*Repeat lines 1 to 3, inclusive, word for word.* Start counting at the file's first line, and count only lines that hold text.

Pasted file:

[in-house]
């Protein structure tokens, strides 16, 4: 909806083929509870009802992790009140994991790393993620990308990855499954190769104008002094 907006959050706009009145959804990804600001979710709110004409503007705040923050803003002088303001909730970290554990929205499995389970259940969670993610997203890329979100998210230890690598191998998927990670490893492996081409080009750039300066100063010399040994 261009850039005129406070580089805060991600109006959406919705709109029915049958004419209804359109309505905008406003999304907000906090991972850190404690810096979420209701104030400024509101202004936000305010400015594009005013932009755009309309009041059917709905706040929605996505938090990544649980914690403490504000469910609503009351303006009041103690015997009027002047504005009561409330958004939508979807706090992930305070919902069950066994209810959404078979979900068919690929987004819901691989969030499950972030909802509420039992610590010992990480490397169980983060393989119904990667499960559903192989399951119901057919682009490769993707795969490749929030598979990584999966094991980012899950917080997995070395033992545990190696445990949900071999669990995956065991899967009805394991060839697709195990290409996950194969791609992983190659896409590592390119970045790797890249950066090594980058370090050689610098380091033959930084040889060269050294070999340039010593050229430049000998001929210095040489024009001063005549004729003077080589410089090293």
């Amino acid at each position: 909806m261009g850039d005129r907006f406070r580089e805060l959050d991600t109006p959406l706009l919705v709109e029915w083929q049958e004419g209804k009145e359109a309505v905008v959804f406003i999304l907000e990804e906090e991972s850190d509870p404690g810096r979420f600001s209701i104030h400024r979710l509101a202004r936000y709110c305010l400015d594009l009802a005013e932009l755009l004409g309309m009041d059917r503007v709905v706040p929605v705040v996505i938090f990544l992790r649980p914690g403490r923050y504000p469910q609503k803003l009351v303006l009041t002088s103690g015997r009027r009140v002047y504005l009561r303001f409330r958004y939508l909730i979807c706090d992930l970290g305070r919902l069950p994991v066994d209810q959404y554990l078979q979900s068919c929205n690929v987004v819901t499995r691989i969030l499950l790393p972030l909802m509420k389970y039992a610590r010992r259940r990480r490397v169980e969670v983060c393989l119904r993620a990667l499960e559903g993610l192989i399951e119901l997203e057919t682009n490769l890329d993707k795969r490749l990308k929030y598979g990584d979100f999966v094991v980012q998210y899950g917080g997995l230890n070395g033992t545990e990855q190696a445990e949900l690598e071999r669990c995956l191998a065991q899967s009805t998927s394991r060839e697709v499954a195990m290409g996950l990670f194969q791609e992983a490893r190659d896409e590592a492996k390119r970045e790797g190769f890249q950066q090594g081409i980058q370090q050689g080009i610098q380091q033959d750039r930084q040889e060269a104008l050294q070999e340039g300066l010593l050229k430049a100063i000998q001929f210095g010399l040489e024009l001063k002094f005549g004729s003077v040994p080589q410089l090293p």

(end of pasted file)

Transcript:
[in-house]
């Protein structure tokens, strides 16, 4: 909806083929509870009802992790009140994991790393993620990308990855499954190769104008002094 907006959050706009009145959804990804600001979710709110004409503007705040923050803003002088303001909730970290554990929205499995389970259940969670993610997203890329979100998210230890690598191998998927990670490893492996081409080009750039300066100063010399040994 261009850039005129406070580089805060991600109006959406919705709109029915049958004419209804359109309505905008406003999304907000906090991972850190404690810096979420209701104030400024509101202004936000305010400015594009005013932009755009309309009041059917709905706040929605996505938090990544649980914690403490504000469910609503009351303006009041103690015997009027002047504005009561409330958004939508979807706090992930305070919902069950066994209810959404078979979900068919690929987004819901691989969030499950972030909802509420039992610590010992990480490397169980983060393989119904990667499960559903192989399951119901057919682009490769993707795969490749929030598979990584999966094991980012899950917080997995070395033992545990190696445990949900071999669990995956065991899967009805394991060839697709195990290409996950194969791609992983190659896409590592390119970045790797890249950066090594980058370090050689610098380091033959930084040889060269050294070999340039010593050229430049000998001929210095040489024009001063005549004729003077080589410089090293």
């Amino acid at each position: 909806m261009g850039d005129r907006f406070r580089e805060l959050d991600t109006p959406l706009l919705v709109e029915w083929q049958e004419g209804k009145e359109a309505v905008v959804f406003i999304l907000e990804e906090e991972s850190d509870p404690g810096r979420f600001s209701i104030h400024r979710l509101a202004r936000y709110c305010l400015d594009l009802a005013e932009l755009l004409g309309m009041d059917r503007v709905v706040p929605v705040v996505i938090f990544l992790r649980p914690g403490r923050y504000p469910q609503k803003l009351v303006l009041t002088s103690g015997r009027r009140v002047y504005l009561r303001f409330r958004y939508l909730i979807c706090d992930l970290g305070r919902l069950p994991v066994d209810q959404y554990l078979q979900s068919c929205n690929v987004v819901t499995r691989i969030l499950l790393p972030l909802m509420k389970y039992a610590r010992r259940r990480r490397v169980e969670v983060c393989l119904r993620a990667l499960e559903g993610l192989i399951e119901l997203e057919t682009n490769l890329d993707k795969r490749l990308k929030y598979g990584d979100f999966v094991v980012q998210y899950g917080g997995l230890n070395g033992t545990e990855q190696a445990e949900l690598e071999r669990c995956l191998a065991q899967s009805t998927s394991r060839e697709v499954a195990m290409g996950l990670f194969q791609e992983a490893r190659d896409e590592a492996k390119r970045e790797g190769f890249q950066q090594g081409i980058q370090q050689g080009i610098q380091q033959d750039r930084q040889e060269a104008l050294q070999e340039g300066l010593l050229k430049a100063i000998q001929f210095g010399l040489e024009l001063k002094f005549g004729s003077v040994p080589q410089l090293p």